Title

Measuring Regime Type

Poster Number

17C

Lead Author Major

International Relations

Lead Author Status

Senior

Format

Poster Presentation

Faculty Mentor Name

Dari Sylvester Tran

Faculty Mentor Email

dtran1@pacific.edu

Faculty Mentor Department

Political Science

Abstract/Artist Statement

In this paper, I create a new measure of regime type and examine the implication that using such a measure would have on existing scholarship. Existing measures are highly correlated with one another, which points to their external validity, but they often lack conceptual validity. A new measure, focused on those aspects of a government most minimally necessary for democracy, is a step toward improving that. In this measure, a democracy is considered to have (1) competitive elections, (2) a broad electorate, (3) transparency, and (4) actual authority of elected officials. Authoritarianism is considered a residual category where those countries not considered “real” democracies are placed. However, by coding each of the four necessary factors for democracy as a different binary variable (1=true, 0=false), there is greater conceptual flexibility in coding regimes according to their unique qualities.

Location

DeRosa University Center Ballroom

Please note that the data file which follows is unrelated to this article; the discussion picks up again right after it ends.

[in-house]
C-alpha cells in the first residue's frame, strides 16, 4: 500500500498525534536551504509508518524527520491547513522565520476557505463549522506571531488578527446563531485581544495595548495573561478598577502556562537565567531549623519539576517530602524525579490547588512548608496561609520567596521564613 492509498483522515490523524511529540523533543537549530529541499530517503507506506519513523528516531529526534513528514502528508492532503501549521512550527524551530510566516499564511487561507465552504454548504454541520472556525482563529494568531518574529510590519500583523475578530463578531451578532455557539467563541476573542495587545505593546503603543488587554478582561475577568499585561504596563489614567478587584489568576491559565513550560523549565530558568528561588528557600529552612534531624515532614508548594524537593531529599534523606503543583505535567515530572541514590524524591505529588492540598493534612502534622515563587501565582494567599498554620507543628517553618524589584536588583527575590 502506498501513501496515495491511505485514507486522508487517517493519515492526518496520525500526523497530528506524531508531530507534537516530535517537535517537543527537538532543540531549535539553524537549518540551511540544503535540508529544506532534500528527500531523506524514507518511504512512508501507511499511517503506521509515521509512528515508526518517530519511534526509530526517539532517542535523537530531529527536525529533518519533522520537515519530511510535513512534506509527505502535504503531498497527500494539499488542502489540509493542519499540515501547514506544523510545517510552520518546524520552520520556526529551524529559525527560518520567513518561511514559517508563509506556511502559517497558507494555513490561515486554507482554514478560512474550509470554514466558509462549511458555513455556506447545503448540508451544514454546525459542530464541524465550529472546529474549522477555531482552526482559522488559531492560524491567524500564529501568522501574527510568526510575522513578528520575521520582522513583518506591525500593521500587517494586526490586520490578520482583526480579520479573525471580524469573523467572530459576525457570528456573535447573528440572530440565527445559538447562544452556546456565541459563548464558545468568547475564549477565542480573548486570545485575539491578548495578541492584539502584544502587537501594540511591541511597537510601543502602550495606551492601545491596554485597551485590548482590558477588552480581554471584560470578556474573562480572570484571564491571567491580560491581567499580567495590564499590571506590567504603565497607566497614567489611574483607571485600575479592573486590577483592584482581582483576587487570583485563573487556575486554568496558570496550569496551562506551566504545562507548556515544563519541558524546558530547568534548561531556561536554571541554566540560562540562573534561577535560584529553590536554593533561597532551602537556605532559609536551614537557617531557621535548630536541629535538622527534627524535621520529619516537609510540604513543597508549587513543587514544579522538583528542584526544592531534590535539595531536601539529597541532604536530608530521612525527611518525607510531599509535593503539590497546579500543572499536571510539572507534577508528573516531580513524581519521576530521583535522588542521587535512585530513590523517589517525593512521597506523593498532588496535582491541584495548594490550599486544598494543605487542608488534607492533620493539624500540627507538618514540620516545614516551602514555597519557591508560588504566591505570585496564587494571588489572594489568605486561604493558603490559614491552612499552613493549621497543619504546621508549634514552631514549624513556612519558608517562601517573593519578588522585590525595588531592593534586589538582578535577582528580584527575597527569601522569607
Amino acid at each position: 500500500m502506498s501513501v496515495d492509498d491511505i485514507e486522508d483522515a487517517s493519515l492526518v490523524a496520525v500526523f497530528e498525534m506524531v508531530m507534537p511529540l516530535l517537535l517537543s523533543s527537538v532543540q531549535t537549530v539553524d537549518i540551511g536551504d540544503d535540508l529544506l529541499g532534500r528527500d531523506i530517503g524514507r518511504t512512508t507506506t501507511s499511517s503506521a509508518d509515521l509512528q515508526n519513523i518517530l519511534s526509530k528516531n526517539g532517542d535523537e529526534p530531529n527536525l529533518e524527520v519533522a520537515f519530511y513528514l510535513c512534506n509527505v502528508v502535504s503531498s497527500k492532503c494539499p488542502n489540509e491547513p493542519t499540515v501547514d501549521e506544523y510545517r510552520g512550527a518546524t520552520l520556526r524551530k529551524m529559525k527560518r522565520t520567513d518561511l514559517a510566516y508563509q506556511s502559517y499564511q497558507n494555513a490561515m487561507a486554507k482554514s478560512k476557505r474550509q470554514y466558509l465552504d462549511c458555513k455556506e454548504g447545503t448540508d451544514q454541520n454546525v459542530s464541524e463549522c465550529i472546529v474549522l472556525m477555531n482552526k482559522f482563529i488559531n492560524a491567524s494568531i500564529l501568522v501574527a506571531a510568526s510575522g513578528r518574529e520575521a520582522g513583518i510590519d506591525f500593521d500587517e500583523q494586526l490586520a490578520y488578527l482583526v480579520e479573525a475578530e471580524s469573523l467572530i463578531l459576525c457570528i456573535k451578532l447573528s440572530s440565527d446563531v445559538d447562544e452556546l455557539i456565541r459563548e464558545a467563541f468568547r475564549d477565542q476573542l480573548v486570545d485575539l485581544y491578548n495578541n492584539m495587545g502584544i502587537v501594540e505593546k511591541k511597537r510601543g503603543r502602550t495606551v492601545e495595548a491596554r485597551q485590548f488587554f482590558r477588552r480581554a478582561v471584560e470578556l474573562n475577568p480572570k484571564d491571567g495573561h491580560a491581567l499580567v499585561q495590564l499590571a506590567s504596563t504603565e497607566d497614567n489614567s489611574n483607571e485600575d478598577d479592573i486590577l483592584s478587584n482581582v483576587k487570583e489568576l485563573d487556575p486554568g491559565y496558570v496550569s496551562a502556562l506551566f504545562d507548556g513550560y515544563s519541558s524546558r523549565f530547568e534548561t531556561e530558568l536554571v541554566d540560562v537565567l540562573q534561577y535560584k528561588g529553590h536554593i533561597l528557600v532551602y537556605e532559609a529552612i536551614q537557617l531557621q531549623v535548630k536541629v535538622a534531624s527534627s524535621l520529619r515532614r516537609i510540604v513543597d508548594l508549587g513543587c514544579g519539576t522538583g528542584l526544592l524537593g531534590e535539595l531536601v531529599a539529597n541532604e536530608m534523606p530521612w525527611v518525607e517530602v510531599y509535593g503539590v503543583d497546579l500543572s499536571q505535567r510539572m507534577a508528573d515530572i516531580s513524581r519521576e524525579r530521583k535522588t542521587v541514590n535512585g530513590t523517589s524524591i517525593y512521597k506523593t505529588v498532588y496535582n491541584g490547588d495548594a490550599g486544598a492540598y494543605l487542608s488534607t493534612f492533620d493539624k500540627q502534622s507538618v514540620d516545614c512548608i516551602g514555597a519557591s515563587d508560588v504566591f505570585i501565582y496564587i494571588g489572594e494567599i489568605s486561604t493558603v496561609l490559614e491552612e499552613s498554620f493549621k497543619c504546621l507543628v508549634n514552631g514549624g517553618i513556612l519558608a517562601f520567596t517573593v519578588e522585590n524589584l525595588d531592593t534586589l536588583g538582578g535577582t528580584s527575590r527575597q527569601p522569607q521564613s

Start Date

27-4-2018 12:30 PM

End Date

27-4-2018 2:30 PM

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Apr 27th, 12:30 PM Apr 27th, 2:30 PM

Measuring Regime Type

DeRosa University Center Ballroom

In this paper, I create a new measure of regime type and examine the implication that using such a measure would have on existing scholarship. Existing measures are highly correlated with one another, which points to their external validity, but they often lack conceptual validity. A new measure, focused on those aspects of a government most minimally necessary for democracy, is a step toward improving that. In this measure, a democracy is considered to have (1) competitive elections, (2) a broad electorate, (3) transparency, and (4) actual authority of elected officials. Authoritarianism is considered a residual category where those countries not considered “real” democracies are placed. However, by coding each of the four necessary factors for democracy as a different binary variable (1=true, 0=false), there is greater conceptual flexibility in coding regimes according to their unique qualities.